Settings in the past Many of the settings of Romantic literature take place in the more“natural” past.Part of this was due to the rise of nationalism in the United States duringthis time.This new sense of nationalism brought with it a new interest in theAmerican past.From the work of the Romantic writers, and those who followed, Americanliterature gradually developed a sense of a national past and of anemerging national character.

Settings in the past Romantic writers also idealized and romanticized the past.They saw the past as a world far removed from the grimy and noisyindustrial age in which they lived.American writers had grown up at the edge of a continental wilderness, sothey were also intrigued with the idea of wild, undiscovered land.The mystery and grandeur of that vast and still unknown land were partof their heritage and powerful influence upon their imaginations.Therefore, Romantic writers often set their stories in the frontier or in thepast where they felt great nostalgia.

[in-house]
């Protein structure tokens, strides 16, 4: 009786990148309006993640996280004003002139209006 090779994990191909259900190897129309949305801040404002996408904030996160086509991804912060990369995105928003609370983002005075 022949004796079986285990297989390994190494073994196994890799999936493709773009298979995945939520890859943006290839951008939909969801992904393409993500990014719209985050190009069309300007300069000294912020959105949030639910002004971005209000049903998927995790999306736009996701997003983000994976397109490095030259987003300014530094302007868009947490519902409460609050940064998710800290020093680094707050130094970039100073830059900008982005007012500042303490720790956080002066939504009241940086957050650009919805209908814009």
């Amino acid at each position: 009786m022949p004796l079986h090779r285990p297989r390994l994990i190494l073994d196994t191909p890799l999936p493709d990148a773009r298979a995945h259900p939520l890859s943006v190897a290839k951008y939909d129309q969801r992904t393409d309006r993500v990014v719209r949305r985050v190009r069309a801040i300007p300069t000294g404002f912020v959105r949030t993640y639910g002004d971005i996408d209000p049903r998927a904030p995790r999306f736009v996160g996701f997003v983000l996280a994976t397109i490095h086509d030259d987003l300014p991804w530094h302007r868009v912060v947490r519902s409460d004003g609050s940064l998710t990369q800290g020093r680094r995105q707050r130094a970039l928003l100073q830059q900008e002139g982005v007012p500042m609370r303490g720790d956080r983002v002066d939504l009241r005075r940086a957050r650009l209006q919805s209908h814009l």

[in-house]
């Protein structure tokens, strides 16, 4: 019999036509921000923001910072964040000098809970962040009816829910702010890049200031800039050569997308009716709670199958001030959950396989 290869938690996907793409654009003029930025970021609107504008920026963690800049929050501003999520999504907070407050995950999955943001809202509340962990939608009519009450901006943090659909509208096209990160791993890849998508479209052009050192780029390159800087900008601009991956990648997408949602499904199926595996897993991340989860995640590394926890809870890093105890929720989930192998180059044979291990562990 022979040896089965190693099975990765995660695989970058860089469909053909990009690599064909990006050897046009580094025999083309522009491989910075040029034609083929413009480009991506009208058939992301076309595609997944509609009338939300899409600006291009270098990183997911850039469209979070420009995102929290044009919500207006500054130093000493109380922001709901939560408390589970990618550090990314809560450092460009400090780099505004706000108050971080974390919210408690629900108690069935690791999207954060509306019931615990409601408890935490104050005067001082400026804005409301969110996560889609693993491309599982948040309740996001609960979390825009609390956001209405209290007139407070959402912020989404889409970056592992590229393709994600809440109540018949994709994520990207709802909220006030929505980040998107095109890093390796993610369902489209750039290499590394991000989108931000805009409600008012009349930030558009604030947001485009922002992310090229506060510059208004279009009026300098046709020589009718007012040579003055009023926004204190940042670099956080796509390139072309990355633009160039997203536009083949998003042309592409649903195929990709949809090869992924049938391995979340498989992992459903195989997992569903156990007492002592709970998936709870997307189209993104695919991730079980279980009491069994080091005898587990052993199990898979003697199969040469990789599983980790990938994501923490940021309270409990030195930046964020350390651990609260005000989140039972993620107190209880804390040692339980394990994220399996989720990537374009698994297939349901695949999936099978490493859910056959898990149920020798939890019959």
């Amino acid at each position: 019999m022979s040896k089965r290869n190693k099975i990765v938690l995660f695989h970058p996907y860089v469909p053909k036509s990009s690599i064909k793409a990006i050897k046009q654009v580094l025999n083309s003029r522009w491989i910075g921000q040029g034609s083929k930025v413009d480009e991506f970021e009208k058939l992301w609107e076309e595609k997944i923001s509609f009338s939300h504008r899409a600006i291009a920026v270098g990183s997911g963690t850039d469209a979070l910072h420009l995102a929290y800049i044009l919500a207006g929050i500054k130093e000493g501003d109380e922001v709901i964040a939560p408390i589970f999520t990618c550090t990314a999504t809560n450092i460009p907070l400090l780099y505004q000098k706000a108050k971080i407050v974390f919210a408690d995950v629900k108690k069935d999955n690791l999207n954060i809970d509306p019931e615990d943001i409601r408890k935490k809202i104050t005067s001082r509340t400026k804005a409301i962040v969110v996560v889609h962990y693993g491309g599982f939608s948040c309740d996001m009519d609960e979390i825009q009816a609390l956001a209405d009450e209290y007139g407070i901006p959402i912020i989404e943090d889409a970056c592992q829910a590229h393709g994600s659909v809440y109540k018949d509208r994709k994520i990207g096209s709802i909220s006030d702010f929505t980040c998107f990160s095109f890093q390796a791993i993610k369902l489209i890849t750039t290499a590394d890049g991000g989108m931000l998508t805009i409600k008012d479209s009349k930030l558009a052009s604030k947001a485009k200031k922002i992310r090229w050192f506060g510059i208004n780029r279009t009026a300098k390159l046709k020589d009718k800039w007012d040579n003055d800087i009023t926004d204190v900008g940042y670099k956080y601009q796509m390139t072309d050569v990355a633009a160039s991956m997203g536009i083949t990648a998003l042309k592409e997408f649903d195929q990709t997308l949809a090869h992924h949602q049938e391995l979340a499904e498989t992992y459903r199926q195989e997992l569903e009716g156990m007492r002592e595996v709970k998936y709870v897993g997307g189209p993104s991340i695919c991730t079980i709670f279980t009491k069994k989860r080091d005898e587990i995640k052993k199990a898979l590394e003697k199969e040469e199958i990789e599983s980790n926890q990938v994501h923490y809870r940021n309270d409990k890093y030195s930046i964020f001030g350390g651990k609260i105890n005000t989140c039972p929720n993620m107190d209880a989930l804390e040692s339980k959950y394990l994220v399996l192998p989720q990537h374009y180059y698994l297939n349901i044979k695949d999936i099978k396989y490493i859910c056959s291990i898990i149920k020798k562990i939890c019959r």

Settings in Legends or Folklore Romantics experimented with other exotic settings intheir stories.Sometimes, they discovered set their stories in thesupernatural realm or in old legends or folklore.Washington Irving found in legend and folklore a viewof the natural world colored by emotion, bysuperstition, and by the ancient belief thatsupernatural beings inhabit the wild places of theearth.

Romantic Literature: Poetry Romantic literature usually came in the formof either poetry, short stories, or novels.However, to the Romantic mind, poetry wasthe highest embodiment of the imagination.Romantic artists often contrasted poetry withscience, which they saw as destroying the verytruth it claimed to seek.